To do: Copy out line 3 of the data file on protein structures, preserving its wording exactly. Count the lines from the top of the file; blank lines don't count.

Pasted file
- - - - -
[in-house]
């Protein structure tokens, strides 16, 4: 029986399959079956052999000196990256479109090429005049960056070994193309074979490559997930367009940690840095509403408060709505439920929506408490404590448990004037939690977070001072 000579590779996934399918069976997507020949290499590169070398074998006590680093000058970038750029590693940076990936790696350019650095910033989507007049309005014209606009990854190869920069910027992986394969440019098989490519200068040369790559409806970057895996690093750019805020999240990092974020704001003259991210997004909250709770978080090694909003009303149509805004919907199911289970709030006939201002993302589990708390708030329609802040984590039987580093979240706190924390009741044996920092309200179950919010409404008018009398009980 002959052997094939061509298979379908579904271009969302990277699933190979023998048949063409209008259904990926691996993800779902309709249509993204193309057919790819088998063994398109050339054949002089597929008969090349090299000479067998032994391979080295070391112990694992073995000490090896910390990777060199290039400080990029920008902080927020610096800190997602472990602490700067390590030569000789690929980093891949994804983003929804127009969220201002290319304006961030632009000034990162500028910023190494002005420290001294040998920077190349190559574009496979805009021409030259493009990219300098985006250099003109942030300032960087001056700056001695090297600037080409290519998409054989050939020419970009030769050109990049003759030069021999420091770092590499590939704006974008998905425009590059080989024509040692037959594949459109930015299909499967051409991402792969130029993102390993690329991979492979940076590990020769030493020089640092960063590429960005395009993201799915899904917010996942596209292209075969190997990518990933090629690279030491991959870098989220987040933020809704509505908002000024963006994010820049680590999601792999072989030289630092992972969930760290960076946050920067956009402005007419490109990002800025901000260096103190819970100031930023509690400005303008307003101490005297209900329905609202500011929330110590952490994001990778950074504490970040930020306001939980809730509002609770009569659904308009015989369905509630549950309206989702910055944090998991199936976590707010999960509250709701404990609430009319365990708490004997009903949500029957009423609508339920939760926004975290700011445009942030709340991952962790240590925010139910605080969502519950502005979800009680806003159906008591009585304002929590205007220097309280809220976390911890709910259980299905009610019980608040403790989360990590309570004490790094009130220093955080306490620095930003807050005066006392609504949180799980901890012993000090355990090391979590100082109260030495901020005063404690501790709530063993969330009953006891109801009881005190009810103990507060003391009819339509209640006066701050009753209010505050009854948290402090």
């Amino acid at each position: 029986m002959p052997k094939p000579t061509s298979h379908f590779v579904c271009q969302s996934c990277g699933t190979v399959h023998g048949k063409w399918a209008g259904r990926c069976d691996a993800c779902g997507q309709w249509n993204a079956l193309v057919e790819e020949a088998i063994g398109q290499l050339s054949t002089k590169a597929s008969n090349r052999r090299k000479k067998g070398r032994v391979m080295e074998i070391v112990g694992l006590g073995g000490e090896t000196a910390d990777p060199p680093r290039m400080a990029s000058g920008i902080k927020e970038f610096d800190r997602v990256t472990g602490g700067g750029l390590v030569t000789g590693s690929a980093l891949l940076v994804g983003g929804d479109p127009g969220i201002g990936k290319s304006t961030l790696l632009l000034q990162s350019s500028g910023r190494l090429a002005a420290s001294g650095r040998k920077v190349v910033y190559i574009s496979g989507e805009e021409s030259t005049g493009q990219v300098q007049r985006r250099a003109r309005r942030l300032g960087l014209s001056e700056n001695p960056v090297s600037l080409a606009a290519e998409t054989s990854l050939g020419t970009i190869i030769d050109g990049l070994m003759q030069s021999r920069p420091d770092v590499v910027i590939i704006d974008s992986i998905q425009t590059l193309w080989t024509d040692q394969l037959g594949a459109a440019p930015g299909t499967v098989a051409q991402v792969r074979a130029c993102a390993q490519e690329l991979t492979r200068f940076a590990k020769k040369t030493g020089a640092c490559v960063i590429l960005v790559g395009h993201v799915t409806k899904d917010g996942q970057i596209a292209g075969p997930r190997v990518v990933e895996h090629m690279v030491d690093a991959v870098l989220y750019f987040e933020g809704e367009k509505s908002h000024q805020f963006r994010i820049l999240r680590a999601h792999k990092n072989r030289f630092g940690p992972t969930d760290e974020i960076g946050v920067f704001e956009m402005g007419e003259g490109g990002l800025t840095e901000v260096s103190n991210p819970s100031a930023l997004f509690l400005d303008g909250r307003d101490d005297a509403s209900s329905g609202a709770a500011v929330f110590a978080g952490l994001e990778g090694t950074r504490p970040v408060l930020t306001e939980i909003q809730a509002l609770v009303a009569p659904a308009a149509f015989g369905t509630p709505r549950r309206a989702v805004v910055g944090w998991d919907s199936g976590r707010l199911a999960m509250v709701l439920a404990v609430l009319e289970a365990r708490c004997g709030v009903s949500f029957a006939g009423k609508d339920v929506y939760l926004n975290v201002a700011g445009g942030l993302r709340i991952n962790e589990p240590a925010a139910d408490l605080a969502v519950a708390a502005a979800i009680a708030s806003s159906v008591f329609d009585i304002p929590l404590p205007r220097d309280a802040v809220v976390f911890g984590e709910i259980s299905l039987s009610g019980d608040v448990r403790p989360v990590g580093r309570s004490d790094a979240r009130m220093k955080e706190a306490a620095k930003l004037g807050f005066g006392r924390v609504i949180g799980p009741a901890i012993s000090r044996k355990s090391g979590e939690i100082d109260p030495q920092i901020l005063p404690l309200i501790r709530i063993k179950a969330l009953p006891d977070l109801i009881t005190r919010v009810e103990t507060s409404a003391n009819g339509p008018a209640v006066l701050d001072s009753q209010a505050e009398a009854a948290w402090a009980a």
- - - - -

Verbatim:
């Amino acid at each position: 029986m002959p052997k094939p000579t061509s298979h379908f590779v579904c271009q969302s996934c990277g699933t190979v399959h023998g048949k063409w399918a209008g259904r990926c069976d691996a993800c779902g997507q309709w249509n993204a079956l193309v057919e790819e020949a088998i063994g398109q290499l050339s054949t002089k590169a597929s008969n090349r052999r090299k000479k067998g070398r032994v391979m080295e074998i070391v112990g694992l006590g073995g000490e090896t000196a910390d990777p060199p680093r290039m400080a990029s000058g920008i902080k927020e970038f610096d800190r997602v990256t472990g602490g700067g750029l390590v030569t000789g590693s690929a980093l891949l940076v994804g983003g929804d479109p127009g969220i201002g990936k290319s304006t961030l790696l632009l000034q990162s350019s500028g910023r190494l090429a002005a420290s001294g650095r040998k920077v190349v910033y190559i574009s496979g989507e805009e021409s030259t005049g493009q990219v300098q007049r985006r250099a003109r309005r942030l300032g960087l014209s001056e700056n001695p960056v090297s600037l080409a606009a290519e998409t054989s990854l050939g020419t970009i190869i030769d050109g990049l070994m003759q030069s021999r920069p420091d770092v590499v910027i590939i704006d974008s992986i998905q425009t590059l193309w080989t024509d040692q394969l037959g594949a459109a440019p930015g299909t499967v098989a051409q991402v792969r074979a130029c993102a390993q490519e690329l991979t492979r200068f940076a590990k020769k040369t030493g020089a640092c490559v960063i590429l960005v790559g395009h993201v799915t409806k899904d917010g996942q970057i596209a292209g075969p997930r190997v990518v990933e895996h090629m690279v030491d690093a991959v870098l989220y750019f987040e933020g809704e367009k509505s908002h000024q805020f963006r994010i820049l999240r680590a999601h792999k990092n072989r030289f630092g940690p992972t969930d760290e974020i960076g946050v920067f704001e956009m402005g007419e003259g490109g990002l800025t840095e901000v260096s103190n991210p819970s100031a930023l997004f509690l400005d303008g909250r307003d101490d005297a509403s209900s329905g609202a709770a500011v929330f110590a978080g952490l994001e990778g090694t950074r504490p970040v408060l930020t306001e939980i909003q809730a509002l609770v009303a009569p659904a308009a149509f015989g369905t509630p709505r549950r309206a989702v805004v910055g944090w998991d919907s199936g976590r707010l199911a999960m509250v709701l439920a404990v609430l009319e289970a365990r708490c004997g709030v009903s949500f029957a006939g009423k609508d339920v929506y939760l926004n975290v201002a700011g445009g942030l993302r709340i991952n962790e589990p240590a925010a139910d408490l605080a969502v519950a708390a502005a979800i009680a708030s806003s159906v008591f329609d009585i304002p929590l404590p205007r220097d309280a802040v809220v976390f911890g984590e709910i259980s299905l039987s009610g019980d608040v448990r403790p989360v990590g580093r309570s004490d790094a979240r009130m220093k955080e706190a306490a620095k930003l004037g807050f005066g006392r924390v609504i949180g799980p009741a901890i012993s000090r044996k355990s090391g979590e939690i100082d109260p030495q920092i901020l005063p404690l309200i501790r709530i063993k179950a969330l009953p006891d977070l109801i009881t005190r919010v009810e103990t507060s409404a003391n009819g339509p008018a209640v006066l701050d001072s009753q209010a505050e009398a009854a948290w402090a009980a």